Don't Let the Ink Dry

Don't Let the Ink Dry

“It’s a bit like giving birth,” London singer-songwriter Eve Owen tells Apple Music of releasing her debut album. “Whatever happens now, this is something I can play to my grandkids and say, ‘These are my songs.’” Don’t Let the Ink Dry, though, is hardly destined to just be a keepsake. This is a singer who, after recording a series of demos at 16, caught the attention of The National and was invited to perform on their 2019 album I Am Easy to Find while still in her teens (and whose vocals then sparked an internet search for her identity). “Singing with The National made me realize this is the life I want,” says the singer, whose father is the actor Clive Owen—a fellow National “fan girl” who was able to meet his favorite band thanks to his daughter. “They’re the most inspiring band, and I think they’d make anyone want to be a musician.” Don’t Let the Ink Dry, completed when Owen was just 20, more than delivers on the faith the band showed in her. Made with The National’s Aaron Dessner at his studio in Hudson, New York, during Owen’s school holidays, it’s a stunning showcase of the Londoner’s songwriting talent and haunting voice. Owen’s songs—intricate, layered folk affairs that offer new details with every listen—are also deeply personal, exploring unrequited love (the angsty “Blue Moon”), the singer’s dismay at the contemporary political climate (the Cranberries-reminiscent “I Used to Dream in Color”), and the turbulence of her teenage years, from which working on her album in the US would prove to be a cathartic escape. “The amount of change that happened from the beginning of this record to its release is weird—I was dropping out of school, my mental health was really not in a good state, and I didn’t feel comfortable with myself,” says Owen, who was diagnosed with Asperger’s syndrome during the making of Don’t Let the Ink Dry. “But I love that those times felt really unsure and wobbly, and now they’ve [formed something] so concrete. I’ve put down everything I feel into these songs, and letting them out into the world feels very freeing.” Below, Owen guides you through her moving debut, track by track. Tudor “At school, I always felt like a bit of a square peg in a round hole. I tried with all my might to fit in, but I just reached a point—around this song—where I sort of let myself fall into the outsides and the outskirts. And I was actually the happiest I've ever been there. What spurred this song on was the idea of being ostracized from a group, but celebrating it and starting your own party. A lot of the structures of the songs on this album are quite poppy, but this song doesn’t have a middle eight, just verses and a chorus. I loved the simplicity of that.” Lover Not Today “Aaron put a drone throughout this song, and then I had a clicker. It meant that the whole thing felt free in form, but also in time. I love that constant drone throughout the song, because it is totally opposite to the meaning here. Throughout my teenage years, I always had this feeling of being behind in some way. It took me years and years to process something that everyone else seemed to understand immediately, which is that love comes and goes. I used to hate change with all of my heart, but this song is just that simple lesson that you can love someone one day, and then not the next, distilled and detailed.” Mother “The funny thing about this song is that everyone thinks that it’s about my mum, which I suppose is fair from the title, but it’s not about her at all. It’s about your gut, and the idea that it becomes more intuitive as we grow older, collecting little sureties that you can tell yourself in moments of uncertainty. Lessons like ‘You’re worthy’ or ‘You’re enough’—phrases that are so tiny but significant, which are helpful when you’re in a scary, overwhelming situation. Midway through this song, I let out a scream. I didn’t mean to do it, and I was really surprised, a bit like, ‘Was that embarrassing?’ It was the first time I was playing electric guitar in the studio and I just got a bit excited.” After the Love “This song was written as a reaction to the political events of 2016. I was also reading a lot about the Dakota Access Pipeline protests, and thinking about how only some parts of history are told. I felt sick at the idea that there are some people who are quiet and are silent about how much pain they are in—who naturally won’t make a big deal out of things—who might be walked over by the loud people. Musically, the song is really simple—it’s just three strings on the guitar, but I changed the position on one string. That one change created this almost uncomfortable noise. It felt really eerie. And I love how Aaron produced this: I hear a heartbeat in one of the beats, there’s a synth that sounds like wailing and crying, and then the strings sound like a warning. It’s a living thing.” For Redemption “When we were recording this, Aaron got the foot piano out—bass notes as big as forearms on the floor that you press to give extra emphasis on bass notes. It's what gives the chorus the really grounding, almost epic moments. Before going to Hudson, I would group my different songs into orders of which I was going to play and propose for the album. I categorized them from what I thought were 'the good ones' and the lesser, and lesser, and lesser. I didn't even think to play this song to Aaron—it was at the bottom of my briefcase. It was referred to as a dark horse, and from that day on, I've learnt the importance of not taking your own musical opinion too [seriously]—different ears hear different things in different songs. Now, I don't brush a musical idea off, and stop all its potential beauty and meaning to other people. Instead, I take more of a ‘let songs sit and simmer in the world for a while before touching them again’ approach.” Bluebird “I have such vivid memories of writing this song. I was in a car with my mum and sister at nighttime. I had been revising for my physics [exam] and purposefully didn’t bring a notepad because I was like, ‘No writing songs, do physics.’ So I wrote this entire song on flash cards—it was so dark in the car that I could only see what I was writing when we passed street light. It was like this weird rush of just throwing it up. The bluebird for me in this song is a literal bird, but I love the idea of people attaching what it means to them. As for the meaning? It took me a long time to realize that part of life is shedding your skin. I thought I was stuck with the boots I was born in. But I’ve learned, especially in making this album, you can be who you want to be and who you enjoy being.” She Says “I love the juxtaposition of something being disguised as lighthearted but which, at its roots, is really deadly. I wrote this song at 14, and was really intrigued by the idea of memory and how two people might share them. One person can hold it tight to their chest forever, while the other might not even remember it happened. I love that idea of memory fragmenting in different times, in different brains. I was also thinking about my family on this song—sometimes I feel very overwhelmingly alone, and they just snap me out. They are constantly there for me.” I Used to Dream in Color “I wrote this in 2016 when I was feeling that the world had taken a step back. It’s about how we’ve gone from a life of color to seeing only in black and white. The first line is ‘Well, I got here by boat and I don’t intend to stay.’ It’s the idea of a complete alien visiting planet Earth with no history or information about how we got to this point, and being in awe of how shocking and horrible this wave of politics is. I love the sound of this song—it’s got this pulse to it, like you’re sailing through the sea.” So Still for You “Again, I love the juxtapositions you can produce in music. Here, there’s a heavy meaning in the song, but it’s laid down in a really gentle way. It’s very tender and fragile, but the lyrics are kind of fearless. It’s about saying, ‘I’m like this, but for you I will be like that.’ I’d never noticed this as a contender for the album—I’d left it out and gone back to it and thought, ‘This is actually okay.’” Blue Moon “This one feels quite different from the others on the album. It was a lot of fun to record it, because Aaron was playing the electric guitar while I sang, whereas on other songs on the record we’d layered it all separately. I just remember feeling so giddy and excited at that—a bit like I was a wannabe rock star. The song is about unconditional but unrequited love. I realized one of the most powerful things someone can do is accept the fact that even if your love isn’t shared by the other person, you can still appreciate that person from afar. I like taking little things that could be seen as miserable and just trying to see the beauty in them.” 29 Daisy Sweetheart “This song is solely about death, which I wrote when I was quite unwell and not at all happy. It was written on a piano, but I didn't ever record it. In Hudson, I was like, ‘Oh, there was this one song. But I don't remember any of the chords. I just remember it's in A minor.’ So I just went free-form on a drone in A minor and then Aaron embellished it from there. The production feels like a funeral song, with the organs and synths—it really sounds like the ending of a life. I think this is the most special song to me on this album. It’s certainly the one I feel the most protective over. It feels one step closer to me than the rest.” A Lone Swan “When I wrote this song, I had an image in my mind of a prom in the ’50s, and a girl singing a song on stage. But the love of her life is slow-dancing to the song with someone else. My dad always reminds me of what I said in the studio when we were recording the song, which is that this is a sad song but it’s not a self-pitying song. I like this song as an ending a lot—it’s almost like the calm after the storm, where everything is quite hushed and gentle. I had to fight for it to be on the album. Aaron and I had our favorites, but I knew I wanted this to be on there.”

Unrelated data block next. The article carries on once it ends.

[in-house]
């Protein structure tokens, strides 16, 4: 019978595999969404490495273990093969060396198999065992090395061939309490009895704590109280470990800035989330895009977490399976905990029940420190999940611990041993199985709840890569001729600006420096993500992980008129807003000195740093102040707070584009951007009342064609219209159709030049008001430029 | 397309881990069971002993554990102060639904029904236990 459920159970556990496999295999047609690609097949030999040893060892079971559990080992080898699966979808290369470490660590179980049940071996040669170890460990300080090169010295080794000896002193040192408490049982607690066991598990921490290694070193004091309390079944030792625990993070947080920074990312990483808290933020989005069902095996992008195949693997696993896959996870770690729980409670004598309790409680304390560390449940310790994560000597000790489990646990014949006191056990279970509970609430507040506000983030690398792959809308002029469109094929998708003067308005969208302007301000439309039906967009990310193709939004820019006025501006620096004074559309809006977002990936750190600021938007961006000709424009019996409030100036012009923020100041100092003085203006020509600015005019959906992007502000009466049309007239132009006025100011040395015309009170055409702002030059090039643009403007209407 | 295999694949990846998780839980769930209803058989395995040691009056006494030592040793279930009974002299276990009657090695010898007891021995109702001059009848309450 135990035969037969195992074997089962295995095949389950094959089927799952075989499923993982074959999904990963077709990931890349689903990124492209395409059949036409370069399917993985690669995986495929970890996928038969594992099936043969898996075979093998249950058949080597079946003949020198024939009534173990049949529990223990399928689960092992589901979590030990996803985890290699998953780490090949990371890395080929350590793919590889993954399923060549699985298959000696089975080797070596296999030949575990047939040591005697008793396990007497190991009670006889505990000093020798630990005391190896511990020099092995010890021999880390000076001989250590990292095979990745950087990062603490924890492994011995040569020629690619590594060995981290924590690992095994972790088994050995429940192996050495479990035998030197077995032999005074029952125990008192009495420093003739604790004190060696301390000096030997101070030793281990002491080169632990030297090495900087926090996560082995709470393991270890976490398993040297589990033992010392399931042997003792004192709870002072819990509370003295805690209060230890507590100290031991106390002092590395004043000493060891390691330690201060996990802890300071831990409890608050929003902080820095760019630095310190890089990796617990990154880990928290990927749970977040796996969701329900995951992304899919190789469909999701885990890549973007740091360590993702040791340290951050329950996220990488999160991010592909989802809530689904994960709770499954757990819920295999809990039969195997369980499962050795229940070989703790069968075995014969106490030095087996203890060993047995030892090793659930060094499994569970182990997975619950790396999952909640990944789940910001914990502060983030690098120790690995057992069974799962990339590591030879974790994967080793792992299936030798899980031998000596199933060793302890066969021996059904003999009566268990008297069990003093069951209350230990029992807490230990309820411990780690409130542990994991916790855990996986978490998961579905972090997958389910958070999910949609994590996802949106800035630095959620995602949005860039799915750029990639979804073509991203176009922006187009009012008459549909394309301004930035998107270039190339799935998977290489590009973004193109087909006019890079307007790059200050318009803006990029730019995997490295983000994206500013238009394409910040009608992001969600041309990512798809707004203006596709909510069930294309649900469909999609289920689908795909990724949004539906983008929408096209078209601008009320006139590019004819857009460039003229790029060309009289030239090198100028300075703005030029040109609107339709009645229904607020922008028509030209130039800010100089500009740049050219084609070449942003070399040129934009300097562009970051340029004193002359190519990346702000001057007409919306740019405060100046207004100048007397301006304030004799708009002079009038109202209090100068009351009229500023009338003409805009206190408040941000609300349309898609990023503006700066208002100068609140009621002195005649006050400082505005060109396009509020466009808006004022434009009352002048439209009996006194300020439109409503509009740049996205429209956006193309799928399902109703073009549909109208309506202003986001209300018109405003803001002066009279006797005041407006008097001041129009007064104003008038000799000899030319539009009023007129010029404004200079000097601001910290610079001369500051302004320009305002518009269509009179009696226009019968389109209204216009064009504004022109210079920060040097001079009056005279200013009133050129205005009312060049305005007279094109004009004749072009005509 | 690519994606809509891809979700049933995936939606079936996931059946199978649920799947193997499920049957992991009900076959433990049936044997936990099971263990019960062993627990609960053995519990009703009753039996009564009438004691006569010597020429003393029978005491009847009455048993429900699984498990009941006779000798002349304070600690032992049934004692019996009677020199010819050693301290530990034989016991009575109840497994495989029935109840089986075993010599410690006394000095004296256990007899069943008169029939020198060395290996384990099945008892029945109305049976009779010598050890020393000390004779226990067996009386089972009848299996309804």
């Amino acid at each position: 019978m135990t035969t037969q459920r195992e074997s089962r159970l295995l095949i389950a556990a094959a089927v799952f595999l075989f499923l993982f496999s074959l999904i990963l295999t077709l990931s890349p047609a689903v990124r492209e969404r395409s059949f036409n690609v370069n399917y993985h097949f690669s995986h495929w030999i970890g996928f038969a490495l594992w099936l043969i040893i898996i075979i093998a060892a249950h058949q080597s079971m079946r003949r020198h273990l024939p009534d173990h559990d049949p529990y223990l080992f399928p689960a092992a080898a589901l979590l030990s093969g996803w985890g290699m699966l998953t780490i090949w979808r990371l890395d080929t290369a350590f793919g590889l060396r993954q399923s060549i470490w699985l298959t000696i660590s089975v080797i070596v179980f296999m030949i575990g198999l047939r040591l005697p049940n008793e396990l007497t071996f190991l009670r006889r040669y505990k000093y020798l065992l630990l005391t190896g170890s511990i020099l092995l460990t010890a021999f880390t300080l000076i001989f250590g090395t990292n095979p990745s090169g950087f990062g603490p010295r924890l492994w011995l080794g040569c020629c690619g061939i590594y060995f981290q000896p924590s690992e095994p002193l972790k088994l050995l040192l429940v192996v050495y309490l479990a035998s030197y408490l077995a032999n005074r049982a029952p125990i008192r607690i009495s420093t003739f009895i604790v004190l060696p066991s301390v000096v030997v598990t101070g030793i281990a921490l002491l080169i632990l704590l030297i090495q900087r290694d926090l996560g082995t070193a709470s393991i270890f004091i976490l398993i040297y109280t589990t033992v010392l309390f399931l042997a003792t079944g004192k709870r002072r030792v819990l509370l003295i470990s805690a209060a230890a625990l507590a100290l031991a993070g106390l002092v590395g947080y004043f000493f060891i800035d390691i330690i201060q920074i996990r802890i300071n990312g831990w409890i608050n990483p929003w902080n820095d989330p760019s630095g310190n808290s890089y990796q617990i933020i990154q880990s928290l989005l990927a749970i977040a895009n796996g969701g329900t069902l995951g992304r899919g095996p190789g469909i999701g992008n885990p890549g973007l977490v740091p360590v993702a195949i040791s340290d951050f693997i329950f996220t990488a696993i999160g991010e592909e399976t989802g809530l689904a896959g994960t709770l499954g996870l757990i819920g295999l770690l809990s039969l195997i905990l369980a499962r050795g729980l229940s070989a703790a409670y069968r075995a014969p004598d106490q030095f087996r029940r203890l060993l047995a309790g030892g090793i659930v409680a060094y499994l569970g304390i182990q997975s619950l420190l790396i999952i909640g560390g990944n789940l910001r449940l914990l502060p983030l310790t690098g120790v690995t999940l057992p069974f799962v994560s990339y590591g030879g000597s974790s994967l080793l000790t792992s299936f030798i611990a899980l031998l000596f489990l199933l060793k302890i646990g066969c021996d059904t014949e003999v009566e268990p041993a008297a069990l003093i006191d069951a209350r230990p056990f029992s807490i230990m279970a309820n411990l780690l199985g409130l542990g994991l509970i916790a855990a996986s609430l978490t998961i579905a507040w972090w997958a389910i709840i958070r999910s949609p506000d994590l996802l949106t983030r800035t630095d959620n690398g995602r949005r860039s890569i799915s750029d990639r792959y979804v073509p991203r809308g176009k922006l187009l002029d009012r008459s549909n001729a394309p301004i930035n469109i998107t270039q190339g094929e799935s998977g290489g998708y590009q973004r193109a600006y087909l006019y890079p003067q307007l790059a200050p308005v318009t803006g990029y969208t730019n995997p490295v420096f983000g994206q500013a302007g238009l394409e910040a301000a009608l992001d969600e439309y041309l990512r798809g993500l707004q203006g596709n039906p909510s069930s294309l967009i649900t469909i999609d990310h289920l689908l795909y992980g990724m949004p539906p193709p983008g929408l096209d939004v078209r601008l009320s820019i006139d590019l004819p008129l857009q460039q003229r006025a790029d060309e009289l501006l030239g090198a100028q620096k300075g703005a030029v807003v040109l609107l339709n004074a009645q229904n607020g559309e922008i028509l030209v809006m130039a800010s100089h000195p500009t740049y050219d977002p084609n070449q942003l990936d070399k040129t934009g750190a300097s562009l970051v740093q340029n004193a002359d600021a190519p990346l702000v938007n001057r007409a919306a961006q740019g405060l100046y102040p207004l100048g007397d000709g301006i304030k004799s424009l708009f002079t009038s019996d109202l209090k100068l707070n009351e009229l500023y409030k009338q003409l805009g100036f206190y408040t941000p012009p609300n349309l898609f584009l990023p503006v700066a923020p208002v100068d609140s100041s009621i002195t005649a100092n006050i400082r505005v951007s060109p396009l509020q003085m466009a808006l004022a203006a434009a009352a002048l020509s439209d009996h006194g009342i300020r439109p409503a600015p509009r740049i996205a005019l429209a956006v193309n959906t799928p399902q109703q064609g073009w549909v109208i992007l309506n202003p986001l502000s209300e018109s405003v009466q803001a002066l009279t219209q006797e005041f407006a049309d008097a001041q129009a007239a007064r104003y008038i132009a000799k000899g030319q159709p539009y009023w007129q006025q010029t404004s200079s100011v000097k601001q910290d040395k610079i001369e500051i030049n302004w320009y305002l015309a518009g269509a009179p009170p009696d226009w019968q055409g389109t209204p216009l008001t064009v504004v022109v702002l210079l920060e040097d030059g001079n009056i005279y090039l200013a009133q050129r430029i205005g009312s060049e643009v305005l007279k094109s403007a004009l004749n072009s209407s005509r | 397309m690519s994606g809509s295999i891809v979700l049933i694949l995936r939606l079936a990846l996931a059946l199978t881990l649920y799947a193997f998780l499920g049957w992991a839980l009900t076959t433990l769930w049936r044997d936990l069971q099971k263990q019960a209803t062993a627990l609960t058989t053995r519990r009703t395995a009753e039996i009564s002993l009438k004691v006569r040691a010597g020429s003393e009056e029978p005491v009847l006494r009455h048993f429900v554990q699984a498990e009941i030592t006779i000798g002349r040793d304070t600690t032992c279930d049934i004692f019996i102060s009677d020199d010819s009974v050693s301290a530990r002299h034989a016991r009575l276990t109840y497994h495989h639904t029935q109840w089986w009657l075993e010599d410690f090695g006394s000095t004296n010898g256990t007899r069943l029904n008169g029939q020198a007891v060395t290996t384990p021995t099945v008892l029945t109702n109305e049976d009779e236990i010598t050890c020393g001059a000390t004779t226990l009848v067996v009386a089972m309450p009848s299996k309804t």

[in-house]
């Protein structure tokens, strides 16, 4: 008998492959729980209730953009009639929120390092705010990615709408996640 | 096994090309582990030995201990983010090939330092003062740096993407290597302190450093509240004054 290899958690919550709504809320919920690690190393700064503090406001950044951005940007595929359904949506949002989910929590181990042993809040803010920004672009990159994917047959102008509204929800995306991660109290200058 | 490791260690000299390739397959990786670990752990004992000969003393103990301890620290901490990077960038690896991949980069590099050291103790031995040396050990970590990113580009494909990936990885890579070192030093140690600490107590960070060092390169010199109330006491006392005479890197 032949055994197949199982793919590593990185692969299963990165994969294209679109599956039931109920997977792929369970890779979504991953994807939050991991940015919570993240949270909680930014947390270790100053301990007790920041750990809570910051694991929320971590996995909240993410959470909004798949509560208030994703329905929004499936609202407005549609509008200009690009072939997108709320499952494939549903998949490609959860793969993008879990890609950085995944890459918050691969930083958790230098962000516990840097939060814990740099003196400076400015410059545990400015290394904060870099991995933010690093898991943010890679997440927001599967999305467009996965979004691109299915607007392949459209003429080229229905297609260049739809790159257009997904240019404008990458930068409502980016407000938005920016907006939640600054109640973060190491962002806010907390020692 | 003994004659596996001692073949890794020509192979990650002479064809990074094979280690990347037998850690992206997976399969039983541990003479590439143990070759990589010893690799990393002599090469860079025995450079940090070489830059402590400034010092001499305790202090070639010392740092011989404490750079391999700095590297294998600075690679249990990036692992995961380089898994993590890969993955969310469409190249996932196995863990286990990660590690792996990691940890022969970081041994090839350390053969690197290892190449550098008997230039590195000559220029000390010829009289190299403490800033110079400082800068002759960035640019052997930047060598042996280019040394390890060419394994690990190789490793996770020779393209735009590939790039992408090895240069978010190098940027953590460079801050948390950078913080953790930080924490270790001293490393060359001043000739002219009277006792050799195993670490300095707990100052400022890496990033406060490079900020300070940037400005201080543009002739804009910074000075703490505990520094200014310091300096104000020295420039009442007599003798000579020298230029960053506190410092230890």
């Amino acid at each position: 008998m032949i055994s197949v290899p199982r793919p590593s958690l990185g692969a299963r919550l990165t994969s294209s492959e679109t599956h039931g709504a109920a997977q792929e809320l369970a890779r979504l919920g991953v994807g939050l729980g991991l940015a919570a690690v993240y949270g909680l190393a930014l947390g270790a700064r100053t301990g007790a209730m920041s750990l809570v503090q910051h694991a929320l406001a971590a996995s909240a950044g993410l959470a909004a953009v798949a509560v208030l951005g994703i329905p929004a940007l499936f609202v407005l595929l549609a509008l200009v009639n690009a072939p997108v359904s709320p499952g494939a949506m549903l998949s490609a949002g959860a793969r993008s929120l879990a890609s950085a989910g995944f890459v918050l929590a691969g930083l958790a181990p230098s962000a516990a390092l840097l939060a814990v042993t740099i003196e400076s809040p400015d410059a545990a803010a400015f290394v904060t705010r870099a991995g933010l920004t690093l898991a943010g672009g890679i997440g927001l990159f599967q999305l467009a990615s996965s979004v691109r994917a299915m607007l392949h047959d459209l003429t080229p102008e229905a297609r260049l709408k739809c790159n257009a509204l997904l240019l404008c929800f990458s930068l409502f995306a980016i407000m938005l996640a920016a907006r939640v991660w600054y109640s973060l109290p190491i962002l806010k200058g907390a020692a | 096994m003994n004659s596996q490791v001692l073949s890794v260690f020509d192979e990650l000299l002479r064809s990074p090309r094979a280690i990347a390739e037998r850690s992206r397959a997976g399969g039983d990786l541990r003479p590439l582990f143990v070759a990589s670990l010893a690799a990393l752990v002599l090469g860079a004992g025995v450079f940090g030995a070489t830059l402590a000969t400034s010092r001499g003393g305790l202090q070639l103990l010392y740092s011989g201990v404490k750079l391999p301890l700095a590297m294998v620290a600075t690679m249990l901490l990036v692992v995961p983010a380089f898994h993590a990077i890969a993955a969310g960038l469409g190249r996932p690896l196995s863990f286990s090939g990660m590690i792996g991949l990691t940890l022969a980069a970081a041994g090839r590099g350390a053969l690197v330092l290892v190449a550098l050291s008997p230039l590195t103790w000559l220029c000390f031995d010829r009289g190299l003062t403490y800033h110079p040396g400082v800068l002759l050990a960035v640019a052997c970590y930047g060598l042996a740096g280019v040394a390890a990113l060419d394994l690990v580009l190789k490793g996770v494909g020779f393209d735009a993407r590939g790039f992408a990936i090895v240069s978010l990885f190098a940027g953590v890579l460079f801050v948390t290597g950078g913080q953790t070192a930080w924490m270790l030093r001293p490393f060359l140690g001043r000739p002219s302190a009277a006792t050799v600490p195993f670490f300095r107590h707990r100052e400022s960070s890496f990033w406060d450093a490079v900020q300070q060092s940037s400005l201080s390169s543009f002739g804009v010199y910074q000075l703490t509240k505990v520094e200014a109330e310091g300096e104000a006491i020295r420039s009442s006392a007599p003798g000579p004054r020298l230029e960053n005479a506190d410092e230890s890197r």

Select a country or region

Africa, Middle East, and India

Asia Pacific


Latin America and the Caribbean

The United States and Canada